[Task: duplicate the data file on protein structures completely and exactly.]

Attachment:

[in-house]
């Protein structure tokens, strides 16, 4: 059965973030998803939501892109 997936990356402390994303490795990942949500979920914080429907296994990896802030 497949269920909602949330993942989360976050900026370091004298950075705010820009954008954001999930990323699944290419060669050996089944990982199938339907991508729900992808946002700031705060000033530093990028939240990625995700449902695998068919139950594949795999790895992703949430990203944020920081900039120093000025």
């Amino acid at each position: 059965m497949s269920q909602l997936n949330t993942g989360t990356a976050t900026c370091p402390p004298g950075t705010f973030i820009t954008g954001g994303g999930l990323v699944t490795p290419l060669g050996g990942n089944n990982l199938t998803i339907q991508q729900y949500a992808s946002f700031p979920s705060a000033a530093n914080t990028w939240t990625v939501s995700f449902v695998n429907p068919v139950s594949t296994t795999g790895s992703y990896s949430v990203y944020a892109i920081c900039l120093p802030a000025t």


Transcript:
[in-house]
């Protein structure tokens, strides 16, 4: 059965973030998803939501892109 997936990356402390994303490795990942949500979920914080429907296994990896802030 497949269920909602949330993942989360976050900026370091004298950075705010820009954008954001999930990323699944290419060669050996089944990982199938339907991508729900992808946002700031705060000033530093990028939240990625995700449902695998068919139950594949795999790895992703949430990203944020920081900039120093000025």
């Amino acid at each position: 059965m497949s269920q909602l997936n949330t993942g989360t990356a976050t900026c370091p402390p004298g950075t705010f973030i820009t954008g954001g994303g999930l990323v699944t490795p290419l060669g050996g990942n089944n990982l199938t998803i339907q991508q729900y949500a992808s946002f700031p979920s705060a000033a530093n914080t990028w939240t990625v939501s995700f449902v695998n429907p068919v139950s594949t296994t795999g790895s992703y990896s949430v990203y944020a892109i920081c900039l120093p802030a000025t």